USC And UCLA Should Be Scared After Iowa O-Lineman Dominates Legendary ‘Hay Bale Toss’ At Local Beef Days

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Located about 20 minutes away from the University of Iowa is the small town of Solon, Iowa. The town of just under 3,000 is not much bigger than a square mile, but it is home to one of the most legendary events in the state.

The ‘Solon Beef Days’ is an annual festival that is totally free and has been held every year since 1971. Its history is vast and more than 25,000 visitors meander down Main Street without having to spend a penny each July.

Of the many events that take place at the festival, including a tractor pull, cornhole tournament, horseshoe tournament, big wheel race and parade, the most famous is the Hay Bale Toss. The concept is simple— toss a hay bale as high as you can.

To determine the winner, a pole vault rig is set up in the middle of Main Street. Each competitor then proceeds to throw a hay bale over the bar, with the bar moving up after each round until only one person is left in the competition.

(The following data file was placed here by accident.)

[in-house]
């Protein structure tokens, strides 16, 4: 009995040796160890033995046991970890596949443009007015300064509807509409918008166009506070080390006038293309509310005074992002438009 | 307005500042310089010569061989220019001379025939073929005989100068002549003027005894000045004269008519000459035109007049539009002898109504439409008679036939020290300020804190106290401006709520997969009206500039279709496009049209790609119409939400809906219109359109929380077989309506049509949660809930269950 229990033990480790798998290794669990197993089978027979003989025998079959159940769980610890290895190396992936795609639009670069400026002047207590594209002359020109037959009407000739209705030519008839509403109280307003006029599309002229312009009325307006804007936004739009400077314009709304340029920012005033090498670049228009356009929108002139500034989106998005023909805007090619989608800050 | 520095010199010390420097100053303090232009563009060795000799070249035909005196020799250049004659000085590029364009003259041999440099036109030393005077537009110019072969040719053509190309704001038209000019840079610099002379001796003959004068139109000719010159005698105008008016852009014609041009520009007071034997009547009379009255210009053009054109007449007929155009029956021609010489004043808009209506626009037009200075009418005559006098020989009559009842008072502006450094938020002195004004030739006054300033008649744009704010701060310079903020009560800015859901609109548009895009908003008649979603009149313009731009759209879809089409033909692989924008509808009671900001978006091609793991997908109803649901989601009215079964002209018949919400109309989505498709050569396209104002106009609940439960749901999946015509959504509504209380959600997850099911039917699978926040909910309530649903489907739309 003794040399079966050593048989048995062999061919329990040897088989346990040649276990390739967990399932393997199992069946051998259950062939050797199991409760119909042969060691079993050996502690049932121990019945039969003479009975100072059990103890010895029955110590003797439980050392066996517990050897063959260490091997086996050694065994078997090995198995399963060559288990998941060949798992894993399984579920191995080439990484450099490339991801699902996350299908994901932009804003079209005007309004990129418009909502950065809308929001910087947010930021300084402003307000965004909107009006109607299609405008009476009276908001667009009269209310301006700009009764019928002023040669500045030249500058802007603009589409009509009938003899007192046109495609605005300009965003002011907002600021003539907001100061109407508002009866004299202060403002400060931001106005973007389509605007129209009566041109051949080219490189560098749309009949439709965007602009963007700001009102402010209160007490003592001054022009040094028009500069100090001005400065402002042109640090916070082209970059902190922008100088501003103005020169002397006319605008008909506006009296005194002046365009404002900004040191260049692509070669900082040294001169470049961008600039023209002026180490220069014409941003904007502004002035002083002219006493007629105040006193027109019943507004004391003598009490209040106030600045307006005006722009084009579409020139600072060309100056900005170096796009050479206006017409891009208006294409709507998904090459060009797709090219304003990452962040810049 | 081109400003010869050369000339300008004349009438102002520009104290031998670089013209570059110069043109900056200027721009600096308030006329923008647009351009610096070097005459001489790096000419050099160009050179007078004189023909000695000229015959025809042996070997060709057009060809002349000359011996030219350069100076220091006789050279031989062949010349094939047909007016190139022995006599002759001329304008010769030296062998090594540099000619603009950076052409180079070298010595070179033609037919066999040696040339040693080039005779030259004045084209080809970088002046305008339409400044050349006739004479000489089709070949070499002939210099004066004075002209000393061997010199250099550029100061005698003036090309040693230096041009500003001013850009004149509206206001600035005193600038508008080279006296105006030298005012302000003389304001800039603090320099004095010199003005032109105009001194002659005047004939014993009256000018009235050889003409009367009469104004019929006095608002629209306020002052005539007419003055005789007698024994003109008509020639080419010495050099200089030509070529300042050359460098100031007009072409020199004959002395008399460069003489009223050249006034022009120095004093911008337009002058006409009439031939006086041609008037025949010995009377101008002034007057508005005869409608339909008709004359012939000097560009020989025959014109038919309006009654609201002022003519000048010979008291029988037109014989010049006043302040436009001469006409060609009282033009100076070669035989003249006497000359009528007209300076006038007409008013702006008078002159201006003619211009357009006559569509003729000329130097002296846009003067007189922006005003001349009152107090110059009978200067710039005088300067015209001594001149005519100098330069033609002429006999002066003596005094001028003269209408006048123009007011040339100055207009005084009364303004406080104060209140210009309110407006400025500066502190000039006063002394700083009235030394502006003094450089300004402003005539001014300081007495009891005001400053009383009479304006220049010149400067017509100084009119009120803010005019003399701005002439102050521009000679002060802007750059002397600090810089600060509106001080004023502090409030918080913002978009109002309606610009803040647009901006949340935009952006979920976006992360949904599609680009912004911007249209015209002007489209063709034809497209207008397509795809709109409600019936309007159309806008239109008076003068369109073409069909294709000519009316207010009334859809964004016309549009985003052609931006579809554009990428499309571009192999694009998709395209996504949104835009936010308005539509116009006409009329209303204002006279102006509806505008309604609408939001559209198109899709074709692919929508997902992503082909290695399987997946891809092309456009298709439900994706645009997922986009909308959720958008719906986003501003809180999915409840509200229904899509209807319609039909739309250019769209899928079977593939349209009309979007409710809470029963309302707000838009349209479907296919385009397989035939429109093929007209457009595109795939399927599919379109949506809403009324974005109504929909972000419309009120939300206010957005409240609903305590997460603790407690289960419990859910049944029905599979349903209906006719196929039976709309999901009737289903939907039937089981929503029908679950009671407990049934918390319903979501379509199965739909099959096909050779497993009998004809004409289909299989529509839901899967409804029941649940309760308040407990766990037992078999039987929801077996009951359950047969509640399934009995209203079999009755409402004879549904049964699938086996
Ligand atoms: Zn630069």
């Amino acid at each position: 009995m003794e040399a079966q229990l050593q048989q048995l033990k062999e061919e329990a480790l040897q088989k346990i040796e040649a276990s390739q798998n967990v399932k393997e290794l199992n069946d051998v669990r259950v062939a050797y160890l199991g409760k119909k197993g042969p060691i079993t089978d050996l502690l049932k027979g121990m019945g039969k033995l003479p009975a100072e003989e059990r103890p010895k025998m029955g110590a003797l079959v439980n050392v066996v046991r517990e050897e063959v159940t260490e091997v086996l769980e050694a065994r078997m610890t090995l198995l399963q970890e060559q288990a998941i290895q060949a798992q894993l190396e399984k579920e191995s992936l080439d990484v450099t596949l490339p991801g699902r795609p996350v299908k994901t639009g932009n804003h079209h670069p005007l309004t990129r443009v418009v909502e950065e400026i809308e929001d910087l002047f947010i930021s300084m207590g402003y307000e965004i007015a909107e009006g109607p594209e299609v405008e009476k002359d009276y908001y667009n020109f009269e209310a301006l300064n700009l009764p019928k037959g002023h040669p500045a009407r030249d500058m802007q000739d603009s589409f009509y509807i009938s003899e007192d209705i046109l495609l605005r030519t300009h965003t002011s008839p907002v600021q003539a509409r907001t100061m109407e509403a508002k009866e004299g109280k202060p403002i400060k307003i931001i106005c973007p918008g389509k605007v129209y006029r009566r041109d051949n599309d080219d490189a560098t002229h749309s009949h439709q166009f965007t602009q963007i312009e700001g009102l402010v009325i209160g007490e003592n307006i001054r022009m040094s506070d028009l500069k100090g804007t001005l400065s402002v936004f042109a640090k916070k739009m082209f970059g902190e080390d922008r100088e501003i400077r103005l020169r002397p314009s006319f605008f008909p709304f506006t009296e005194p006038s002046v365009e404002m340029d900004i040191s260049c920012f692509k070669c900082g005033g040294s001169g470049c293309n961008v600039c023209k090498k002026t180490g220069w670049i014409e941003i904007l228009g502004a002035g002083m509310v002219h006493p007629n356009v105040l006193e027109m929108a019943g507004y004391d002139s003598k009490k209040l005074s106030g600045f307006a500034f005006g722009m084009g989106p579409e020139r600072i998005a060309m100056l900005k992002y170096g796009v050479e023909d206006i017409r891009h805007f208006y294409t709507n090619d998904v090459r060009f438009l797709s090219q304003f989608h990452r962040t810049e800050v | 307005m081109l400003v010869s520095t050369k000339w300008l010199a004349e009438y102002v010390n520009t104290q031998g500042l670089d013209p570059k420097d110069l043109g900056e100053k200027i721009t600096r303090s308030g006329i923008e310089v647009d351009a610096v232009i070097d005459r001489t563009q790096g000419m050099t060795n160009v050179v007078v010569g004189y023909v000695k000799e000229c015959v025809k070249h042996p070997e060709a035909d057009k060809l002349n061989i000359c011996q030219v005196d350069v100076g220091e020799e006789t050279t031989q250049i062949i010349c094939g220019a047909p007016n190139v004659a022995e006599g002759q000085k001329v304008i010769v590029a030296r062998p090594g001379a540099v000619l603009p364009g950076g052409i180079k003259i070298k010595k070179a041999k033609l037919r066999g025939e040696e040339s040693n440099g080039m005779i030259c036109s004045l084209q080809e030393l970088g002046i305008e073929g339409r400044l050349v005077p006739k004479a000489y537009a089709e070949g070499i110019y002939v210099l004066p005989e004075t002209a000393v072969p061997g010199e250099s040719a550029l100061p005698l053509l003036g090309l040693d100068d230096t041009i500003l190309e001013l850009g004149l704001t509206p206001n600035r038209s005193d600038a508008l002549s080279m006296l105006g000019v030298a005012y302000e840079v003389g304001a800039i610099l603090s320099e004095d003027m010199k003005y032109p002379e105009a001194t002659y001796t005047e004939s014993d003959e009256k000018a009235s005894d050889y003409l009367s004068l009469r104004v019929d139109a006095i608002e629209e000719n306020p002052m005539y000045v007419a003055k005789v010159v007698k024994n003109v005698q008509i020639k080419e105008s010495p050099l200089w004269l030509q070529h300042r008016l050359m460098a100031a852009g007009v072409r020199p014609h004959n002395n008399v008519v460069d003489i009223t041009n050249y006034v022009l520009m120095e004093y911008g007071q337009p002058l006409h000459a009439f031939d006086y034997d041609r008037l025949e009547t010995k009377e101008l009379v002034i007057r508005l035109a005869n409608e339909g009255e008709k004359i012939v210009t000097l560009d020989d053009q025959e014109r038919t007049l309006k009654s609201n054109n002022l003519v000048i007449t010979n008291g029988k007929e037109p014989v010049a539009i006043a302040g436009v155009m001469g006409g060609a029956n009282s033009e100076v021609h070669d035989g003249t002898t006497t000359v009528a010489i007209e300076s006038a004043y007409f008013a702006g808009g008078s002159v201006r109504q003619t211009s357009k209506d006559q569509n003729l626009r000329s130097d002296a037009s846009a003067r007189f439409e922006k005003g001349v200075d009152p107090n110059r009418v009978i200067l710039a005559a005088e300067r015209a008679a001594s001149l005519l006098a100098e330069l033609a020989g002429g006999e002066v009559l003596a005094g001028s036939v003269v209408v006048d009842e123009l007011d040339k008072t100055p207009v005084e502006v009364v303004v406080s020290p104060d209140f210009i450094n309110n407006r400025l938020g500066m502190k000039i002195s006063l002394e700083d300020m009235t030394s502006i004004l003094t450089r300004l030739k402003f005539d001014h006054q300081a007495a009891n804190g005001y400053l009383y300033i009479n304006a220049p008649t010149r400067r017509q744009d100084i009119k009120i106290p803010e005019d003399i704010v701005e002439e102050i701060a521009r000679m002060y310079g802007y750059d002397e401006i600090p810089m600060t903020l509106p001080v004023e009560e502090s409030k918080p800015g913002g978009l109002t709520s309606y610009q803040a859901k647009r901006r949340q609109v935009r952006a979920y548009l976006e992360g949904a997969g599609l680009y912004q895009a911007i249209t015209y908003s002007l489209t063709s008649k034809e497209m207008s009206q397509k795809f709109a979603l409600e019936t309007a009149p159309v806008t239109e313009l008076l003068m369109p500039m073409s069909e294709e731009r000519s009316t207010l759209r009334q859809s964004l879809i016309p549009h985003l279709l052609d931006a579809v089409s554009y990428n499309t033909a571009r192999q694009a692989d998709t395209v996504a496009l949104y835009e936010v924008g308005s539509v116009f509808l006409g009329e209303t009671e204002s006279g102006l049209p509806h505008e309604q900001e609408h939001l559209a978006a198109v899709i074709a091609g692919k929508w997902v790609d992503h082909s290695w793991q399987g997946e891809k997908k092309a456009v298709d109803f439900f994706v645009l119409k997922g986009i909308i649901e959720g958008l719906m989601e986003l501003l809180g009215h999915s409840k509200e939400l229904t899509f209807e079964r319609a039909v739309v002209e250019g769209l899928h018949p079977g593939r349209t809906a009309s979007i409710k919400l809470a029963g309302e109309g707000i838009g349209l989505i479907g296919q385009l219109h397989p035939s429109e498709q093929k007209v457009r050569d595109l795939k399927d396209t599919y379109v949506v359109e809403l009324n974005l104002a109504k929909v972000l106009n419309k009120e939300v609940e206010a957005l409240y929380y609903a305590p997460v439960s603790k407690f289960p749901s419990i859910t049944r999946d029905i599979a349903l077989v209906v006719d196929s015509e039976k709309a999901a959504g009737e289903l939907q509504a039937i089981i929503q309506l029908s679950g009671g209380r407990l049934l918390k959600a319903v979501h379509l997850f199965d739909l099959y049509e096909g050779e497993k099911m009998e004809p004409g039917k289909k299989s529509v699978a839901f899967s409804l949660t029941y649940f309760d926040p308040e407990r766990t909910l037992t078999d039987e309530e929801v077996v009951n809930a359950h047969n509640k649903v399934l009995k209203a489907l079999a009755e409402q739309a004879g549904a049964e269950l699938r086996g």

Over the past few years, a new tradition has been born. Iowa Hawkeye athletes (mostly football players) drive north to Solon for the Beef Days and takeover the Hay Bale Toss.

That was the case on Friday during the 2022 Solon Beef Days Hay Bale Toss.

It has become rare that a non-lineman wins the event, but the first few rounds weed out the weak. The lowest bar setting was light work.

As the bar continued to grew, more and more competitors dropped out. By the time that it reached the 11-foot mark, it was mostly lineman left in the competition and cornerback Riley Moss.

It was the 12-foot mark that really separated the field.

When the bar was moved to the 12-foot-6 mark, only one man was able to throw his bale overtop— redshirt freshman offensive lineman Gennings Dunker. Dunker, who stands 6-foot-5, 316 pounds, was the winner.

USC and UCLA have no idea what they are getting into. By moving to the Big Ten, they are going to have to go up against these corn and beef-fed midwest Big Uglies who are hucking hay bales over 12.5-foot poles. They should be very, very scared.